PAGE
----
I think I'd take my group of players over any other group of players in this league - and I truly mean that. This is our approach, this is who we are: it's about every guy giving everything he has to the group, and then the sum of the parts is more than the whole. We feel that where we are right now is that we're proud of what we've become, we're proud of the identity that we're building.

I'm honest to you when when I say that year one is only the start of the project. Obviously, I think we're where we'd want to be right now, but this whole thing is about building for years to come. If we can end the first year with a couple of trophies in the case, then I think that continues to validate everything that we're doing. But we've believed in it from day one. We've had a plan, we've stuck to it, and I think it has helped us be successful.

Revitalized castoffs, high-caliber youth academy products and a smartly-curated core, with a strong bond between players and coach.

Sound familiar? It should. The Union's roster shares many of the same traits. Maurice Edu and C.J. Sapong are castoffs; Zach Pfeffer is an academy product; Vincent Nogueira, Cristian Maidana, Sébastien Le Toux and Conor Casey have helped build a core.

Yet the gap between the Red Bulls and Union seems as wide as the ocean of train tracks between the platforms at the Harrison PATH station.

There are a lot of ways to cast blame for that. Some fans may put it on Jim Curtin, and may note that Marsch was the other finalist to become John Hackworth's permanent successor.

Even Curtin's critics, though, would likely acknowledge that his players gave all they had for him. And imagine if Curtin had the financial and intellectual resources the Red Bulls have given Marsch. Just as importantly, imagine if Marsch's hands were tied by the Union's lack of the same - not to mention former CEO Nick Sakiewicz's penchant for meddling in player personnel.

Listen to enough people at PPL Park, and read closely between the lines of Curtin's various public remarks, and you will learn that he wasn't really able to build the team he wanted to this year. The Raïs M'bolhi fiasco was a big part of why, but it wasn't the only reason.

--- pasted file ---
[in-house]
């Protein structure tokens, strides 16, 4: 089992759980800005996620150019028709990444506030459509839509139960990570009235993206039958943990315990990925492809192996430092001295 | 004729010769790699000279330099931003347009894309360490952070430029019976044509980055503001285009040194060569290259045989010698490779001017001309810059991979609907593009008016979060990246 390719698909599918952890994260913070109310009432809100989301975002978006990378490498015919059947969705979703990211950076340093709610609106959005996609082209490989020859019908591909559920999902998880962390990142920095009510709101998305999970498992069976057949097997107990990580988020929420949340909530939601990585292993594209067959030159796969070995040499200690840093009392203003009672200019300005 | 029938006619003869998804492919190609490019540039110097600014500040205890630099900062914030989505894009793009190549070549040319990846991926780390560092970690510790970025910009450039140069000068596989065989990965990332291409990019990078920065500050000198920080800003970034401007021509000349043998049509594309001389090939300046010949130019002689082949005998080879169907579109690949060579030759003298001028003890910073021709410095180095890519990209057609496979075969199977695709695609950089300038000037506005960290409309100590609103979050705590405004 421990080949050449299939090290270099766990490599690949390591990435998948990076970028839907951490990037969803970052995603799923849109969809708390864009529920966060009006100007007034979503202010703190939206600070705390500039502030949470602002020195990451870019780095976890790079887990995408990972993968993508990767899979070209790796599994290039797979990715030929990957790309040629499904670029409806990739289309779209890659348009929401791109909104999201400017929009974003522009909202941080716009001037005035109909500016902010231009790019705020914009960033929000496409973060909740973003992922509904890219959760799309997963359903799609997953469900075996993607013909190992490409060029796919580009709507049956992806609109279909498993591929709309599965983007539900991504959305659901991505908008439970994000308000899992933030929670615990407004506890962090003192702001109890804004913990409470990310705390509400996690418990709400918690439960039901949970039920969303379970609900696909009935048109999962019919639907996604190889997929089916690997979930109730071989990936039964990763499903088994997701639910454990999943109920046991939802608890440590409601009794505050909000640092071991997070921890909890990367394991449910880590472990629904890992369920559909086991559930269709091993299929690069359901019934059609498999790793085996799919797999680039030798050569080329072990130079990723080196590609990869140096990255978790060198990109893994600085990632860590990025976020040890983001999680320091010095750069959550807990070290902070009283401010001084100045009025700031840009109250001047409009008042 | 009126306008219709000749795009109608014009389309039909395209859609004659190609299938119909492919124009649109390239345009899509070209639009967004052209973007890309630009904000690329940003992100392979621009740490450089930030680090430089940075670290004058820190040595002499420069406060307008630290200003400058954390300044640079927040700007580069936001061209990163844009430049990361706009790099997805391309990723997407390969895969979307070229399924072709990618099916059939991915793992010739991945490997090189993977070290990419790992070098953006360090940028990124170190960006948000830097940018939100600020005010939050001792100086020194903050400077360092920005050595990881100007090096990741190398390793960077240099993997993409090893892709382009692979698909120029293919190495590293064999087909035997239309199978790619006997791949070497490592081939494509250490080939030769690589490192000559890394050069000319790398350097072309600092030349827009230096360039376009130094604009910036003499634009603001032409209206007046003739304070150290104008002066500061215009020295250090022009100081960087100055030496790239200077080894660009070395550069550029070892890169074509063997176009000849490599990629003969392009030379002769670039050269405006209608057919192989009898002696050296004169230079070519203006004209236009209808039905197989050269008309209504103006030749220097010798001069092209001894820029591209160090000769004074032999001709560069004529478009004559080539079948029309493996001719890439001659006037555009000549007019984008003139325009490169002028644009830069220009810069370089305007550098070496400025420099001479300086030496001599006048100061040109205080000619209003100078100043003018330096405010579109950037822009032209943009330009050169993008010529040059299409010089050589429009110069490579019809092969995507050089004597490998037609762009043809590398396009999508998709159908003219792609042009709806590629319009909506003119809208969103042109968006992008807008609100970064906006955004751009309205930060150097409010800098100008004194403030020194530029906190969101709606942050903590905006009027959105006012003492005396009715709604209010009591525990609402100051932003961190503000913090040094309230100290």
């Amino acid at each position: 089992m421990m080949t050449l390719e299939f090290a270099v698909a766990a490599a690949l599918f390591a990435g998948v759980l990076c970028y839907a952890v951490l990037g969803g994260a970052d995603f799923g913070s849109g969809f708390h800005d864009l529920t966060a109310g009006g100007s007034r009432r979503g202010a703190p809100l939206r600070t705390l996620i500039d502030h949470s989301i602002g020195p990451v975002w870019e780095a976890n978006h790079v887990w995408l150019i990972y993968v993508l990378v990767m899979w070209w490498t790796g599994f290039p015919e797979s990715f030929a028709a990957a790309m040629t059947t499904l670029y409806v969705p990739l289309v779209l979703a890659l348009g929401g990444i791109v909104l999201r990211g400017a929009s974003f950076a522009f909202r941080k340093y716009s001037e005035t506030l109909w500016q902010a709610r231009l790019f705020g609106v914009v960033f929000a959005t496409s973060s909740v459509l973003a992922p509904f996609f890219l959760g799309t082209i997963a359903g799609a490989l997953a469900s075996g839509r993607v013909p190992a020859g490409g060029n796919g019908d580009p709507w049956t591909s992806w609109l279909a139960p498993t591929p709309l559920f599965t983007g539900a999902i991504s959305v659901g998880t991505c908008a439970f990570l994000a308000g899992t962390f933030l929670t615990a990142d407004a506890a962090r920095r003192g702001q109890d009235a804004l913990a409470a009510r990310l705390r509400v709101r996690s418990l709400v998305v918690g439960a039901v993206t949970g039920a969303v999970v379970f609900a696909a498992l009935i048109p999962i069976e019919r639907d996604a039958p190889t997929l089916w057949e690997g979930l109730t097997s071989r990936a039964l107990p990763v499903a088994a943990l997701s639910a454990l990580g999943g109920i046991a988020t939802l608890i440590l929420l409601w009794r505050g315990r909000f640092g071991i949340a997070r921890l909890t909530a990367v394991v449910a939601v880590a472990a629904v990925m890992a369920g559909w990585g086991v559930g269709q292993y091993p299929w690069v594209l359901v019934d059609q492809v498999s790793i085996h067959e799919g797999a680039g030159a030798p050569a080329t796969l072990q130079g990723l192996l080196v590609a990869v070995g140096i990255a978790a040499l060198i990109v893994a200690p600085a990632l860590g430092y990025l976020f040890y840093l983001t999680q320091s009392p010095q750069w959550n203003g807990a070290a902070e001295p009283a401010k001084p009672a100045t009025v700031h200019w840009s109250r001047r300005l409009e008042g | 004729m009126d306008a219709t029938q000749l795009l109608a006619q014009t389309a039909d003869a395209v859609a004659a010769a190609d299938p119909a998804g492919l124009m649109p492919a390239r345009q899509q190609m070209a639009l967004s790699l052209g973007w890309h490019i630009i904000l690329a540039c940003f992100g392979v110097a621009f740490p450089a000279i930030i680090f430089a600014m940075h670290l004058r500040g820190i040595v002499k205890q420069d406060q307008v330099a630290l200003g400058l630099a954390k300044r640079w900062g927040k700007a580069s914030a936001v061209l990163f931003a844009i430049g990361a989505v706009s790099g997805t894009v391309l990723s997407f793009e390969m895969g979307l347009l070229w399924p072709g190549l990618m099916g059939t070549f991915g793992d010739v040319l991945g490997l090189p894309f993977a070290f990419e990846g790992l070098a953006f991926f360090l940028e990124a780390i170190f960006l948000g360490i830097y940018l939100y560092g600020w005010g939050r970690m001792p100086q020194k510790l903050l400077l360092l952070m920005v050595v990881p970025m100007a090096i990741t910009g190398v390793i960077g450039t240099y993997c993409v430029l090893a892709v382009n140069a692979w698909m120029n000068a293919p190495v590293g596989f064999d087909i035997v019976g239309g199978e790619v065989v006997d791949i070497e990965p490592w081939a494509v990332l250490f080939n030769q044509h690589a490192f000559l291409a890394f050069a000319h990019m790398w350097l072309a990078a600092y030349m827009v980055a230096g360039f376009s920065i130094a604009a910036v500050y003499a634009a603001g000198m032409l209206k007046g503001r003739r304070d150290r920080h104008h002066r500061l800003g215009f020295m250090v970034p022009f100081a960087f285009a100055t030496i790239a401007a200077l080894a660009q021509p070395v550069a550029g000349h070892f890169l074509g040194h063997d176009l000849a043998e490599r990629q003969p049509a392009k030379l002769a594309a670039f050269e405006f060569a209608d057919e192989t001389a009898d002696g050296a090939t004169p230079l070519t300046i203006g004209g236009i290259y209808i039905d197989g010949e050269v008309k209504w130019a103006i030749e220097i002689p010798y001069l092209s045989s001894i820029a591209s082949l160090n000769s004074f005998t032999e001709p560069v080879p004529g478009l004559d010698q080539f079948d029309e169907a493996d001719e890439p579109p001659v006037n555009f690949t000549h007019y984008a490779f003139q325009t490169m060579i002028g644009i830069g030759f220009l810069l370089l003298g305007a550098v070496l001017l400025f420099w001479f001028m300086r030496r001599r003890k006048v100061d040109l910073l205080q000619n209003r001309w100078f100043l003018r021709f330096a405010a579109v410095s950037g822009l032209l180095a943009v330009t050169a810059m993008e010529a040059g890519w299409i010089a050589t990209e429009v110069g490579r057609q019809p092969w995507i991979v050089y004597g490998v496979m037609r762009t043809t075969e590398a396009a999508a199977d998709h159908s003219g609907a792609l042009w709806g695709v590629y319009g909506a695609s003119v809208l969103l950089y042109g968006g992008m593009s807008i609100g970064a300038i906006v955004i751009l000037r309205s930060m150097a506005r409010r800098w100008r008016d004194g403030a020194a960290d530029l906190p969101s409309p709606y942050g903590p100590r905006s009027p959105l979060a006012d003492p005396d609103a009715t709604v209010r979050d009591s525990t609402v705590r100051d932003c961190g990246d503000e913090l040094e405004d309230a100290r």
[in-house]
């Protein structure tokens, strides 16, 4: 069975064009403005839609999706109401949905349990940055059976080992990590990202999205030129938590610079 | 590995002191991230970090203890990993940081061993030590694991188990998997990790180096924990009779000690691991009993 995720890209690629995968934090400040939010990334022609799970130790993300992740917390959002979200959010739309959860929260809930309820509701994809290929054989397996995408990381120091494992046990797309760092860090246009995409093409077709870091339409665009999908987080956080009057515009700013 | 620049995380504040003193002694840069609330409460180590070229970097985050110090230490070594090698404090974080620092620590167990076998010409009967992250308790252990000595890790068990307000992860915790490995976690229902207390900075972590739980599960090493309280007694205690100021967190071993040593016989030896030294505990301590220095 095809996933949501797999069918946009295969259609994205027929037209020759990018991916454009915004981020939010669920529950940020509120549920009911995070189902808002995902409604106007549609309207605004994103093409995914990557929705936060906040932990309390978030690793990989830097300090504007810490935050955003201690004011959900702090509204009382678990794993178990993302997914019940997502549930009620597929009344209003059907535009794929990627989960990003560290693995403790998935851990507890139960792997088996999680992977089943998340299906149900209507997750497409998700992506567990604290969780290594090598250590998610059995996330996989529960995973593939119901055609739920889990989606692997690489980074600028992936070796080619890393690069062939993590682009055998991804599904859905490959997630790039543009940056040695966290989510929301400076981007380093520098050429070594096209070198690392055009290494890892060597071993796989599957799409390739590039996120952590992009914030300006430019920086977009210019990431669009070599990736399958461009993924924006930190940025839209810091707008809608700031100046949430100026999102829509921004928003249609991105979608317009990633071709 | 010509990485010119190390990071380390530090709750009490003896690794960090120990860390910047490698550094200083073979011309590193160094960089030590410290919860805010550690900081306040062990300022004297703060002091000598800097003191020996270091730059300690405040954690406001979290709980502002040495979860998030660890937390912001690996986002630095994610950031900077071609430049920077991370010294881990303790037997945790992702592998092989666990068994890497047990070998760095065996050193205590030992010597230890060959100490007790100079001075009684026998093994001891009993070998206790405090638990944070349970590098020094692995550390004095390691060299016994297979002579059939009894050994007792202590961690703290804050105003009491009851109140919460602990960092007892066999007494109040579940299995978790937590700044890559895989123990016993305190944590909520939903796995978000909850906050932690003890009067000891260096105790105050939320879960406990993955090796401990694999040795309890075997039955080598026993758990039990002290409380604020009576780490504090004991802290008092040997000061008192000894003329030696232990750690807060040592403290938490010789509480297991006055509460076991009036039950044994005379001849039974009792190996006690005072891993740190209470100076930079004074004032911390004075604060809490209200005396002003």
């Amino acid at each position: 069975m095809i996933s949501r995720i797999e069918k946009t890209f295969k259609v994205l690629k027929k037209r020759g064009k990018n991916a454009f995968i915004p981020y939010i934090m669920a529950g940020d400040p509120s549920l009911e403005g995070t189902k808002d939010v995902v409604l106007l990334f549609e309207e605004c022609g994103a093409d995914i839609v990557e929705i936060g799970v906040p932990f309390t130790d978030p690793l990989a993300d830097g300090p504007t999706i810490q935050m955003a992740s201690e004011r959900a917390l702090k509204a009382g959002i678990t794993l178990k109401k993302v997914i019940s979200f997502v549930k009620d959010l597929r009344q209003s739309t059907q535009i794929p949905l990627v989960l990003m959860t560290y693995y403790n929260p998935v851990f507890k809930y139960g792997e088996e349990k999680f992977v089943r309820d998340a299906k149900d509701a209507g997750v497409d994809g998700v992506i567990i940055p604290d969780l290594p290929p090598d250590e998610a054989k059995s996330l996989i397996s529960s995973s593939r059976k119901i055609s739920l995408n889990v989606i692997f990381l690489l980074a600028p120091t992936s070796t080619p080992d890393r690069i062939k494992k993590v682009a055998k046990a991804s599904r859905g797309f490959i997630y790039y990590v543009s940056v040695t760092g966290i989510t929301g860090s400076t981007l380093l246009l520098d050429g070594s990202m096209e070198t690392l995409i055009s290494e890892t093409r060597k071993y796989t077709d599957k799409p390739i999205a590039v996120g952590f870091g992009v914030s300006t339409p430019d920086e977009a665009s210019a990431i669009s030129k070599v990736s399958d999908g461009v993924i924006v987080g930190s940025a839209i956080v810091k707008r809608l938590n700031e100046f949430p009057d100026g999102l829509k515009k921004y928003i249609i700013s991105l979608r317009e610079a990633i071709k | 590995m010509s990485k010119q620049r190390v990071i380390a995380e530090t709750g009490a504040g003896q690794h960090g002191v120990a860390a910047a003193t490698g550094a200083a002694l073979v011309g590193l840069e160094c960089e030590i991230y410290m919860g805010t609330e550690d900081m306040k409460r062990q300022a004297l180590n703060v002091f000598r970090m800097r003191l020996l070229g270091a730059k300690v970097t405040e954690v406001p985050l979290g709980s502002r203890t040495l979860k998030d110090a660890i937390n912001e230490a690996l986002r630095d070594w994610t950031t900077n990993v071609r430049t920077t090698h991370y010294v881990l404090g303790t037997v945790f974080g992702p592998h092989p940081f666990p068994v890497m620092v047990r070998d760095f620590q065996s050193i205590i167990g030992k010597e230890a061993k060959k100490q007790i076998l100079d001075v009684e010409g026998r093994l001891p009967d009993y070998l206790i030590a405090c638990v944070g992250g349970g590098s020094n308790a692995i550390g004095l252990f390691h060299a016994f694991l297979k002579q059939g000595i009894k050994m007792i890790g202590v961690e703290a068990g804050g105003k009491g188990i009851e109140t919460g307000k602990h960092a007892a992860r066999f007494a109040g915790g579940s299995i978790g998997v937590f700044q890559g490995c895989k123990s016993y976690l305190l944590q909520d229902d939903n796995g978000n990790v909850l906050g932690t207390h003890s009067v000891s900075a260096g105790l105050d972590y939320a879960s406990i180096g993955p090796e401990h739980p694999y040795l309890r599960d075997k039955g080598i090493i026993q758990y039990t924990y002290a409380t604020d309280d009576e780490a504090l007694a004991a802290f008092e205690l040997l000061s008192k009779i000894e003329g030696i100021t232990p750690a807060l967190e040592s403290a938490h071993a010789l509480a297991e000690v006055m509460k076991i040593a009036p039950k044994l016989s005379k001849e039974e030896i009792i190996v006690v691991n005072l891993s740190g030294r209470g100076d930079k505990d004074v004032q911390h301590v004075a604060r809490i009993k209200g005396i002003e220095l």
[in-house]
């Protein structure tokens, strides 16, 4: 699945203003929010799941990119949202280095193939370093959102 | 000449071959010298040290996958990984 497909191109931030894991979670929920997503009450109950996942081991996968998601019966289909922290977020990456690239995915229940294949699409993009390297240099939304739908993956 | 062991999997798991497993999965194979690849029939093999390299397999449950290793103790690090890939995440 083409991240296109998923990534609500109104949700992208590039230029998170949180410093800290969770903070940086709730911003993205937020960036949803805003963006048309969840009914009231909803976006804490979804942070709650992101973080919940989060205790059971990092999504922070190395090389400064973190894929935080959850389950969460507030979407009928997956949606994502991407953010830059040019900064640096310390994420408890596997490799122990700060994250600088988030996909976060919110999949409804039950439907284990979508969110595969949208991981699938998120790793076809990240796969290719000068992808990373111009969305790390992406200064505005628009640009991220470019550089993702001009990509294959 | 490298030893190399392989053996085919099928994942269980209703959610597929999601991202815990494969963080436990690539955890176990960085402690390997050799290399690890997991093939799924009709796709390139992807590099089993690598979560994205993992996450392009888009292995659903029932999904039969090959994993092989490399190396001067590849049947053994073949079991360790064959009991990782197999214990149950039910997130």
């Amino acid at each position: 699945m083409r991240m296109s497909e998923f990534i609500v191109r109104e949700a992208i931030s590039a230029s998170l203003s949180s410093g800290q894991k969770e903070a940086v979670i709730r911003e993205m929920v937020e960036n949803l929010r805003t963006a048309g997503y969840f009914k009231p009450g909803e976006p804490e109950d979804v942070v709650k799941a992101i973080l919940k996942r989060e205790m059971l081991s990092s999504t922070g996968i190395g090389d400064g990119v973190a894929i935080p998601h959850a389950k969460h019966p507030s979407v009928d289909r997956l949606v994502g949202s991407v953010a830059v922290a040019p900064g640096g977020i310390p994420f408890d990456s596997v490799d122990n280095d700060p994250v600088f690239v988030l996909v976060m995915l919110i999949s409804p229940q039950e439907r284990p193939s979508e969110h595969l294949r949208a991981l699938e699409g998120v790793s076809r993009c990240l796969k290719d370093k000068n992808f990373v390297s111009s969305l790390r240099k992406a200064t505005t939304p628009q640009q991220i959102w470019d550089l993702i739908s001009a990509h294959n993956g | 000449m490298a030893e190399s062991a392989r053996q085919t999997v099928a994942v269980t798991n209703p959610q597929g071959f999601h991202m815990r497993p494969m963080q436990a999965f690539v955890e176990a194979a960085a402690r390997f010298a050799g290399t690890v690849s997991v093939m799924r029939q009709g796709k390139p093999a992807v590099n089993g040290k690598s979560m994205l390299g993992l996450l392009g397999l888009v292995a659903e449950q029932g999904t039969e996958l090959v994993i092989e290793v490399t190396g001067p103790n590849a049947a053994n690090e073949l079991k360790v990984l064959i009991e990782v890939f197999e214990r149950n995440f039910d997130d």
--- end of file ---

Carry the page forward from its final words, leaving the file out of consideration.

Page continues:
Imagine, then, what could have happened if the Union had hired a high-level sporting director after the 2014 season, as they had originally intended. Would a true exclusion of Sakiewicz from the on-field side of the organization have given Curtin more ability to build out the rest of his roster?

It would have been, by the way, the first time in Sakiewicz's career that he had been in an organization with a player personnel executive of that stature. Take that, combined with Union chairman Jay Sugarman's recent tacit admission that Sakiewicz continued to have a role in player personnel this year, for what it's worth.

It's also a fair bet that if a sporting director had been hired while Sakiewicz was still with the Union, it would not have been Earnie Stewart, who's better for the job than any candidates who were previously considered. And Sugarman's admission that Stewart only came into the picture "two weeks" before he was hired raised some eyebrows, since Sakiewicz departed not long before that time frame.

Now the Union have Stewart, who brings a perfect blend of American work ethic and global savvy to the front office. They have their own USL team in Bethlehem Steel, a crop of talented academy products who will play there, and the perfect coach to polish them in Brendan Burke. And they have a renewed commitment from Sugarman to put resources into the first team.

Curtin won't have the chance to do what Marsch has just done: take a team without a superstar to a Supporters' Shield in the first season of a head coaching tenure. That accomplishment is why I voted for Marsch as Coach of the Year in MLS, over Vancouver's Carl Robinson and Dallas' Oscar Pareja. Both of those men have done great work this year, and Pareja's outstanding development of his team's academy products is a feat the Union should really want to emulate. But they've had more time in their jobs, so they finish one notch short of Marsch.

On that aforementioned night at Red Bull Arena, I asked Curtin if the Red Bulls are a role model for the Union. It wasn't known then that Stewart would be hired a few weeks later, but it's never been a secret that that Curtin and Marsch are close friends.

"Jesse is the coach of the year for me," Curtin told me. "In a season where there wasn't much to be expected from that group, they've done excellently. They've over-achieved, they've done it in a way where they didn't spend millions and millions of dollars [and] they've done it with a group that believes."

Curtin joked about being wary of praising one of his team's chief rivals, but he added that "we want to look like that."

The appreciation is sincere. So too is Marsch's for Curtin. Indeed, many coaches around MLS - especially those who know Curtin from their playing days - have told me they believe he'll succeed at PPL Park.

But just as Marsch hasn't done it alone, Curtin won't be able to either. If Curtin can get the kind of help from Stewart and Burke that Marsch has received with the Red Bulls, and is thus able to build a team that is fully of his own making, it wouldn't surprise me if the Union end their playoff drought next season.

And if that happens, it will be Curtin's turn to be on a Coach of the Year short list.